10 Lessons

Over a year ago, I wrote my first blog post on my 10 top tips as a Medical Writer Intern. Looking back, it’s interesting to note that many of those tips still hold true now and are a good reminder of how far I have come as a writer (progressing from Intern to Junior Medical Writer, and now as a Medical Writer I). From making lists of things to check in documents and disliking always having the paragraph sign-on, to leading projects and taking much of what was once new, for granted.

I hope this blog post provides an opportunity for you to reflect or learn something new from my experience in the world of medical writing:

  1. Be conscious of growth. I am a self-admitted perfectionist. Naturally, I want to do my best and hold myself to a high standard which in turn meant I would subconsciously track what went well, and what didn’t go so well. However, changing this to a more intentional approach has really helped me navigate the steep learning curve that is medical writing. I still have room for improvement here and know I don’t do as much reflection as I probably should!
  2. Trust your gut. When writing, you may have a gut instinct when a particular phrase or data point just ‘doesn’t feel quite right’. At the start of my internship last year, I probably would have ignored that feeling. However, I think it’s important to point it out, perhaps leave a comment to yourself to double-check or ask for a colleague’s opinion on it. I have never regretted being overcautious and going with my gut instinct.
  3. Organisation is still key. In my previous blog post, I mentioned the importance of being organised and thinking in advance – this still holds true. Being on top of deadlines is bread and butter for medical writers and being organised is how you can manage to keep projects on time, and on budget.
  4. Follow the science. In commercial communications, the content is often based on publications. It is therefore critical that the science is followed, and the content does not stray too far from what is reported. If a client would like to tweak the content, have the confidence to say that this does not align with the publications. You will thank yourself later!
  5. Know your boundaries. My list a year ago included ‘Be an eager student’, with the idea being that by helping with as many projects as you can, you’ll learn quickly. I still believe this to be true, but I know I could take this too far at points, offering to help when I could do with focussing on my own projects. Consequently, projects could feel rushed, and mistakes would creep in. I feel more comfortable knowing where my limit is, sticking to it, and believing the general standard of my work is more consistent because of this.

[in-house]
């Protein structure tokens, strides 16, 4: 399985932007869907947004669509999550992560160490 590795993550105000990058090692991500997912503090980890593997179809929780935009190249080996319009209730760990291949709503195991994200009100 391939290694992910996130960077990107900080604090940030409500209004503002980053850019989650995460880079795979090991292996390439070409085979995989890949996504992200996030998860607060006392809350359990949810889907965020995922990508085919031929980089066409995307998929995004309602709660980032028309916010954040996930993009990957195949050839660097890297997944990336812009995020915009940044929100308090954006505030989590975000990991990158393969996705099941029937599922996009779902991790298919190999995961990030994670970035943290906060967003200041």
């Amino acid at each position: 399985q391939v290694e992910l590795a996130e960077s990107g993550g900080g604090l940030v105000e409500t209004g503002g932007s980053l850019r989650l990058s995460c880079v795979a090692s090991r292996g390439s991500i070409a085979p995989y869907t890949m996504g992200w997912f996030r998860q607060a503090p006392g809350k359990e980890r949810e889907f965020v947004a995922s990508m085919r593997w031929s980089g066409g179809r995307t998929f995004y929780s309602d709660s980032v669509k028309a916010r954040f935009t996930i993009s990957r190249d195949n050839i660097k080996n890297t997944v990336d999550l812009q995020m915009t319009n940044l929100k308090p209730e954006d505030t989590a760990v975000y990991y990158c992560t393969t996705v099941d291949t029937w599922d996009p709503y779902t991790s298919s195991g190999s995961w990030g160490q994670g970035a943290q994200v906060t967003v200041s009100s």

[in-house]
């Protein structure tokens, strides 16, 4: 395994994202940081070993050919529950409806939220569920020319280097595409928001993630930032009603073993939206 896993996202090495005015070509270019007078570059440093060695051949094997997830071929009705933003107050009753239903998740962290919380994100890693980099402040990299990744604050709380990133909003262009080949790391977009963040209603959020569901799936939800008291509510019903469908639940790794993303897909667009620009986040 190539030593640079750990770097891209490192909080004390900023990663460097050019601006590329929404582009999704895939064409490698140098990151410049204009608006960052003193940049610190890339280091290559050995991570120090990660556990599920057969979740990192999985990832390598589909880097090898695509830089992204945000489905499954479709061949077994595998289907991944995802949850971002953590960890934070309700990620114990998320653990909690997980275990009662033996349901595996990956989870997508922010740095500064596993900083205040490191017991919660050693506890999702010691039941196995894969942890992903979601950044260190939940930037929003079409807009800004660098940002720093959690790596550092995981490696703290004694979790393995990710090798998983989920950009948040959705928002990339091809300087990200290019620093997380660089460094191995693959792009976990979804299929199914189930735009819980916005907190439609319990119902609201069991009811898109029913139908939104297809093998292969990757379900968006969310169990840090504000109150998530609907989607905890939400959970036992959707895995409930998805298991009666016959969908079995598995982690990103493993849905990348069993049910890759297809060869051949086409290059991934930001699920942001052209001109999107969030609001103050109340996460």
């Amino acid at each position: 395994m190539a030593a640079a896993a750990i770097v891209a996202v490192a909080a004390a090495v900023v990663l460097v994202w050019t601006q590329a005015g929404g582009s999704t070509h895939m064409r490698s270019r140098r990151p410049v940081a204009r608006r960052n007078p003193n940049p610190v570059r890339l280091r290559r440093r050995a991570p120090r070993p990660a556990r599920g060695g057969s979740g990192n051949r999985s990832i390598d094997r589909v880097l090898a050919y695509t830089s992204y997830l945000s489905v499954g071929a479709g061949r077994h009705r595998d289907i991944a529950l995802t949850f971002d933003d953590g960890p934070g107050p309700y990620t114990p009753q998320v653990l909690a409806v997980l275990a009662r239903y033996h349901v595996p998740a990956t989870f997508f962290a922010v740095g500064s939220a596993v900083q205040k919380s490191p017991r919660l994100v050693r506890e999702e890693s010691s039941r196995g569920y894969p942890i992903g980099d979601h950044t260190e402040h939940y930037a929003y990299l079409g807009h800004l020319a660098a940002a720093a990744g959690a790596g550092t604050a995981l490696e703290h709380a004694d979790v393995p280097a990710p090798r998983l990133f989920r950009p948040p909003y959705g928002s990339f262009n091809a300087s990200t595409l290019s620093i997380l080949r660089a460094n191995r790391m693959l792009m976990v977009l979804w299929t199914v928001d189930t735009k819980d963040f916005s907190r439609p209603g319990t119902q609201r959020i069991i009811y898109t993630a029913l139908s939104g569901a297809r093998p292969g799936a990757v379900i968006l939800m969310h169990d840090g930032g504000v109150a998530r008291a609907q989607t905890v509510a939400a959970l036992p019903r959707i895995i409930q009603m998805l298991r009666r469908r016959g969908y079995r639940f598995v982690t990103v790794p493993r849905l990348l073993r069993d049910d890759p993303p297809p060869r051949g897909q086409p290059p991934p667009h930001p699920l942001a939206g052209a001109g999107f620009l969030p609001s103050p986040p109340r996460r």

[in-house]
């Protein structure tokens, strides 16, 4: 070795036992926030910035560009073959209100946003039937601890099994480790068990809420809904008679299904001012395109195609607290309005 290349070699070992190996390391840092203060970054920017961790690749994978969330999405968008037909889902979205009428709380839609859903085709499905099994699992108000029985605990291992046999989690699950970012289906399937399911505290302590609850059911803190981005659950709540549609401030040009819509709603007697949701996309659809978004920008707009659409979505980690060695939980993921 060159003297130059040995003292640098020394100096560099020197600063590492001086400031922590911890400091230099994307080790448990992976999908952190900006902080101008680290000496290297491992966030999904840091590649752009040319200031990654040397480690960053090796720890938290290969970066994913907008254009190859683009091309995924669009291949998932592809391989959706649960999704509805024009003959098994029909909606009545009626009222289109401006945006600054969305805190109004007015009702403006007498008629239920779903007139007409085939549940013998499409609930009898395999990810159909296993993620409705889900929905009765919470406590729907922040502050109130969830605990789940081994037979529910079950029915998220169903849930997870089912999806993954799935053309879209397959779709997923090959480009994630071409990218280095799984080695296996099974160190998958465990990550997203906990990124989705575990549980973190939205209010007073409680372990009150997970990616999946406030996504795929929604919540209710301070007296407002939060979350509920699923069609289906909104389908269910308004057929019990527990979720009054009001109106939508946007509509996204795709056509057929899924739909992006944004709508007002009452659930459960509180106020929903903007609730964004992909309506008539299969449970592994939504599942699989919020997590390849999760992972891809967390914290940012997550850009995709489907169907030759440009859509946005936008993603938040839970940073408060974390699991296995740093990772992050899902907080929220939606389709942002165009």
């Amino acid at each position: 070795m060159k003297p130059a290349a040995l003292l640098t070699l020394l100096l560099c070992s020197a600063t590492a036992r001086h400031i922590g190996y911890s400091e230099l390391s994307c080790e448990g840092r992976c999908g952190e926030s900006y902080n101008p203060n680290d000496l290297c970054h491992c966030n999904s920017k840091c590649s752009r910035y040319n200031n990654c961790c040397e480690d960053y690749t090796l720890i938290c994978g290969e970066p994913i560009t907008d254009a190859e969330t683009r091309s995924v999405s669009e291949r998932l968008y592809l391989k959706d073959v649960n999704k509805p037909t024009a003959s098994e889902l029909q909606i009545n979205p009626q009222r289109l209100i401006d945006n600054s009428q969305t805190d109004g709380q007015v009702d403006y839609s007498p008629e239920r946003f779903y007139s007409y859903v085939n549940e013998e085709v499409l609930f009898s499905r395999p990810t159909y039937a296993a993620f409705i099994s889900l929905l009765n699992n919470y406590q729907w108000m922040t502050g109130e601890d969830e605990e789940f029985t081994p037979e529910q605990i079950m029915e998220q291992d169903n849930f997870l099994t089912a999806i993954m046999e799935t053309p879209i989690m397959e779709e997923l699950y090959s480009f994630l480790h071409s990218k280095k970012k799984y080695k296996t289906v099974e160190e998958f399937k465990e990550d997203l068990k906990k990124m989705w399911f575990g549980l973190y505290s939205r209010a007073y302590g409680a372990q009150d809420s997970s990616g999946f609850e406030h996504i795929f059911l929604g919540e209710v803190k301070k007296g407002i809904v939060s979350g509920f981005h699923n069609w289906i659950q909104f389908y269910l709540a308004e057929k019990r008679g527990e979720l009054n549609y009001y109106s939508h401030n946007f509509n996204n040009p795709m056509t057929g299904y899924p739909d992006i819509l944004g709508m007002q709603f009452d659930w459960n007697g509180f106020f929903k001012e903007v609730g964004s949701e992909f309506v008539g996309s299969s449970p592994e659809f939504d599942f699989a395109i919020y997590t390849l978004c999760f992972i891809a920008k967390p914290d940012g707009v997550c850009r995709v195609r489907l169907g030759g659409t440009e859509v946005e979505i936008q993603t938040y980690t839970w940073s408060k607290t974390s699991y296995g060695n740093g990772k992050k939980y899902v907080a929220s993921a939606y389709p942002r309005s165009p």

6. Good things take time. Similarly, clients can unintentionally put pressure on you and expect projects back by a certain time. The past year has taught me that you cannot rush quality, and good things take time. Don’t be afraid to push back on deadlines, focus on quality, and leave time to print out work for review.
  7. Knowing what to look out for is half the battle. Having good attention to detail is hugely important and I feel grateful that now I know what to look out for, the general quality of my work is higher. Checking certain things (meeting a brief, spacing, formatting, abbreviations) is now second nature and makes medical writing that much easier.
  8. Fake it until you make it. You will only learn by doing and as medical writing was new to me, there were numerous times when I felt like a guinea pig trying something new for the first time. I still have times when I start a new project, where I have that ‘how am I going to make this happen?’ feeling. Make a start and the rest will fall into place. With more projects under your belt, a new project won’t seem as daunting.
  9. Continue learning. Although my growth this past year has been considerate, I don’t want to become complacent and take on a mindset that I have ‘arrived’ as a medical writer, because I haven’t. I recognise there are several things I can improve on and people I could learn from and am excited to reflect next year on what has changed.
  10. Don’t take things at face value. With more experience, I have encountered a variety of projects and have the confidence to question briefs, push back if needed, and follow the science. Often you know the science inside out and should trust yourself.

Although this has been framed in the context of medical writing, I think the above list highlights some more general life lessons too. I am excited to find out where this year as a medical writer takes me and to continue growing within my position as Medical Writer I and Project Coordinator at Bham Pharma.

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